Shoot-out at Little Galloo

Angry fishermen accuse the cormorant of ruining their livelihood and have taken the law into their own hands. But is the cormorant to blame?

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In upstate New York on the evening of July 27, 1998, three men with shotguns put ashore on a guano-covered slab of limestone in eastern LakeOntario called Little Galloo Island. The men pointed their guns at dozens of duck-size black waterbirds perching on the branches of a pair of dead trees and opened fire.

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When the branches were bare, the gunmen turned and walked the half-mile length of the island, a state-owned bird sanctuary, shooting more cormorants as they went. At the far shore, they found hundreds of cormorant chicks huddled on the ground. They shot them, too, then turned and walked back across the island, killing birds they had missed.


At the same time, two others in a boat circled the island and shot birds trying to leave. They herded birds bunched in the water back toward shore. When the men on land finished shooting, they climbed into the boat and sped back across the lake to the mainland. All told, they killed some 850 birds.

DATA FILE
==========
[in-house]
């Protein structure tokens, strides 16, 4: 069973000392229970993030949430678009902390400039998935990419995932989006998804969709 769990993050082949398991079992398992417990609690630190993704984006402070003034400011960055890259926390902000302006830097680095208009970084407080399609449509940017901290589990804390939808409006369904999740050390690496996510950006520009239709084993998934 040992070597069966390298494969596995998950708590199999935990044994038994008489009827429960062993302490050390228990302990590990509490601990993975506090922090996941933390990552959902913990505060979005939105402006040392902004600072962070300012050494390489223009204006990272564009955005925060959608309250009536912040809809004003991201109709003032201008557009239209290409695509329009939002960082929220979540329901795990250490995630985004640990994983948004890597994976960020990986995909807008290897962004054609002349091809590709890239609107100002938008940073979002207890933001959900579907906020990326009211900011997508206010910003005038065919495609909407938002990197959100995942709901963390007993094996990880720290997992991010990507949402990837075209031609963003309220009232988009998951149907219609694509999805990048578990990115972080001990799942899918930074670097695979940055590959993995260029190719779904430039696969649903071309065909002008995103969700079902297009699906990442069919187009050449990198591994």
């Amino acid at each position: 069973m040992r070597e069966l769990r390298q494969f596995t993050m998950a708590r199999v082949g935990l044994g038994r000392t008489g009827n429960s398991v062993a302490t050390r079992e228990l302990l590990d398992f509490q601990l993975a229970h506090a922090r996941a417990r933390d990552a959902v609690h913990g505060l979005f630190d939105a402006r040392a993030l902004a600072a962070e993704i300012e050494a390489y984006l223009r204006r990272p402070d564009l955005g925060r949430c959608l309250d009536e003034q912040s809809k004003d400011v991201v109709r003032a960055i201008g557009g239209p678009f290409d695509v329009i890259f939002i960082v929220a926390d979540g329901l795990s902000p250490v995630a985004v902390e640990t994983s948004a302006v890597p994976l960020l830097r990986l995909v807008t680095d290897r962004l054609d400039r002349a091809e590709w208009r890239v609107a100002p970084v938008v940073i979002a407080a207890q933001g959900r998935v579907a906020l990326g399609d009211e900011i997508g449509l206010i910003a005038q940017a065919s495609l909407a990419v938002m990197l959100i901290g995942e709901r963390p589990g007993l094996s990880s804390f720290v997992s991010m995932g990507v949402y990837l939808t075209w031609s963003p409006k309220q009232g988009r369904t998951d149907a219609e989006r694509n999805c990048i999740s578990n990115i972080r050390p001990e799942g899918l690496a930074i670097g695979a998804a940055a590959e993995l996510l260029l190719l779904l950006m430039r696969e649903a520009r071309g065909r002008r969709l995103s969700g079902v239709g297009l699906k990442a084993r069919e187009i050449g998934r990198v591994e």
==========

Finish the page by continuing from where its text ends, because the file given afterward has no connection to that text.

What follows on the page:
Two days later, a crew from the New York State Department of Environmental Conservation (DEC) approached Little Galloo on a routine visit to conduct research. As they neared the island, they were met with an unusual odor. “It was a mess,” reported Russ McCullough, a DEC fisheries biologist who went ashore that day. “There were large numbers of dead birds . . . distressed chicks . . . and spent shotgun shells.” While the magnitude of the slaughter was unusual, it didn’t take the biologists completely by surprise. From the Upper Peninsula of Michigan to as far away as Poland, shifting environmental conditions have swelled cormorant populations over the past two decades. Cohabitating humans, particularly fishermen, have not been happy about it.


Take Little Galloo. In 1974, ecologists discovered a colony of 22 pairs of cormorants nesting there. By 1984, the colony had ballooned to 8,000 pairs of the large (their wingspan reaches four and a half feet), powerful, highly efficient fisheating predators. If you think of these birds as wolves in cattle country, you’ll get an idea of how the local community views them.



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